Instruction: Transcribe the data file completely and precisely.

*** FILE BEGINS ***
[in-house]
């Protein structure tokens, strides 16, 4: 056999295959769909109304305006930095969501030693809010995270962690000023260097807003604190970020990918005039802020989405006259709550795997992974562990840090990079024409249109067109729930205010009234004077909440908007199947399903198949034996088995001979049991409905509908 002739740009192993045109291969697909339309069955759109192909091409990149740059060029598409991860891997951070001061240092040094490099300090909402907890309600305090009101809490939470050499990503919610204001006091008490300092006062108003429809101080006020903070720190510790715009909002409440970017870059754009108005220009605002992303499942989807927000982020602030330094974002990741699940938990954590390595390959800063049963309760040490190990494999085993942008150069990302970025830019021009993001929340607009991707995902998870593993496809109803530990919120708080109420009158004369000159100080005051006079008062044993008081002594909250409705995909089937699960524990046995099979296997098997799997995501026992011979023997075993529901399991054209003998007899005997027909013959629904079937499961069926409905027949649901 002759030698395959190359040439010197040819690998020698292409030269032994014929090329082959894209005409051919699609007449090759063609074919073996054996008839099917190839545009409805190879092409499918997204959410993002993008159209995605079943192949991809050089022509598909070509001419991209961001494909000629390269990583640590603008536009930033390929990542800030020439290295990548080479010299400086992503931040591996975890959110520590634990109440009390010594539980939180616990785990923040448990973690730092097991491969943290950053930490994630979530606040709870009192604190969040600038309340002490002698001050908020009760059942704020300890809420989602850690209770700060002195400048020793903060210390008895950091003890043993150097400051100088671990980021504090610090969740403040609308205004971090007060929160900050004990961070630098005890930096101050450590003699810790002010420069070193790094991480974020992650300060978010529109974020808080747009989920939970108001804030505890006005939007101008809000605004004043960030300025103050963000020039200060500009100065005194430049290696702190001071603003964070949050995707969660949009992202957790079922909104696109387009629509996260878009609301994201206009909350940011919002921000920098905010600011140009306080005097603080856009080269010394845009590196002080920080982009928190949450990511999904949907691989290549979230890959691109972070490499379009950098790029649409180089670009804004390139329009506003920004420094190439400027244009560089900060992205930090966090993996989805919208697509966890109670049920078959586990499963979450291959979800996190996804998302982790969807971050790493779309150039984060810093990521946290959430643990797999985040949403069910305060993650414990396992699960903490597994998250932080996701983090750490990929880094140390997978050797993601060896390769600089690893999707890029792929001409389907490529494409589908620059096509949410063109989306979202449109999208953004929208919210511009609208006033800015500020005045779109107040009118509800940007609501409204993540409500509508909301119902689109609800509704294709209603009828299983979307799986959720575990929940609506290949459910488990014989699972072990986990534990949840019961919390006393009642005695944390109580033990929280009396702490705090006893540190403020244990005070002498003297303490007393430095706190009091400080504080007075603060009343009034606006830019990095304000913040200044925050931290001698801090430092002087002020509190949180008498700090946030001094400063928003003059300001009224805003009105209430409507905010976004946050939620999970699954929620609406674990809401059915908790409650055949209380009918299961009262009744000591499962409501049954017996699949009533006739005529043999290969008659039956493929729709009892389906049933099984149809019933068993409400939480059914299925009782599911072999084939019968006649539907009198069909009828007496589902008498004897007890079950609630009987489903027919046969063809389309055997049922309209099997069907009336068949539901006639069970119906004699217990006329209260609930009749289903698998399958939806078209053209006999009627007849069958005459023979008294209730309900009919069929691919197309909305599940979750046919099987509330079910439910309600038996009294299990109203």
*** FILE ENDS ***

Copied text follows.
[in-house]
């Protein structure tokens, strides 16, 4: 056999295959769909109304305006930095969501030693809010995270962690000023260097807003604190970020990918005039802020989405006259709550795997992974562990840090990079024409249109067109729930205010009234004077909440908007199947399903198949034996088995001979049991409905509908 002739740009192993045109291969697909339309069955759109192909091409990149740059060029598409991860891997951070001061240092040094490099300090909402907890309600305090009101809490939470050499990503919610204001006091008490300092006062108003429809101080006020903070720190510790715009909002409440970017870059754009108005220009605002992303499942989807927000982020602030330094974002990741699940938990954590390595390959800063049963309760040490190990494999085993942008150069990302970025830019021009993001929340607009991707995902998870593993496809109803530990919120708080109420009158004369000159100080005051006079008062044993008081002594909250409705995909089937699960524990046995099979296997098997799997995501026992011979023997075993529901399991054209003998007899005997027909013959629904079937499961069926409905027949649901 002759030698395959190359040439010197040819690998020698292409030269032994014929090329082959894209005409051919699609007449090759063609074919073996054996008839099917190839545009409805190879092409499918997204959410993002993008159209995605079943192949991809050089022509598909070509001419991209961001494909000629390269990583640590603008536009930033390929990542800030020439290295990548080479010299400086992503931040591996975890959110520590634990109440009390010594539980939180616990785990923040448990973690730092097991491969943290950053930490994630979530606040709870009192604190969040600038309340002490002698001050908020009760059942704020300890809420989602850690209770700060002195400048020793903060210390008895950091003890043993150097400051100088671990980021504090610090969740403040609308205004971090007060929160900050004990961070630098005890930096101050450590003699810790002010420069070193790094991480974020992650300060978010529109974020808080747009989920939970108001804030505890006005939007101008809000605004004043960030300025103050963000020039200060500009100065005194430049290696702190001071603003964070949050995707969660949009992202957790079922909104696109387009629509996260878009609301994201206009909350940011919002921000920098905010600011140009306080005097603080856009080269010394845009590196002080920080982009928190949450990511999904949907691989290549979230890959691109972070490499379009950098790029649409180089670009804004390139329009506003920004420094190439400027244009560089900060992205930090966090993996989805919208697509966890109670049920078959586990499963979450291959979800996190996804998302982790969807971050790493779309150039984060810093990521946290959430643990797999985040949403069910305060993650414990396992699960903490597994998250932080996701983090750490990929880094140390997978050797993601060896390769600089690893999707890029792929001409389907490529494409589908620059096509949410063109989306979202449109999208953004929208919210511009609208006033800015500020005045779109107040009118509800940007609501409204993540409500509508909301119902689109609800509704294709209603009828299983979307799986959720575990929940609506290949459910488990014989699972072990986990534990949840019961919390006393009642005695944390109580033990929280009396702490705090006893540190403020244990005070002498003297303490007393430095706190009091400080504080007075603060009343009034606006830019990095304000913040200044925050931290001698801090430092002087002020509190949180008498700090946030001094400063928003003059300001009224805003009105209430409507905010976004946050939620999970699954929620609406674990809401059915908790409650055949209380009918299961009262009744000591499962409501049954017996699949009533006739005529043999290969008659039956493929729709009892389906049933099984149809019933068993409400939480059914299925009782599911072999084939019968006649539907009198069909009828007496589902008498004897007890079950609630009987489903027919046969063809389309055997049922309209099997069907009336068949539901006639069970119906004699217990006329209260609930009749289903698998399958939806078209053209006999009627007849069958005459023979008294209730309900009919069929691919197309909305599940979750046919099987509330079910439910309600038996009294299990109203």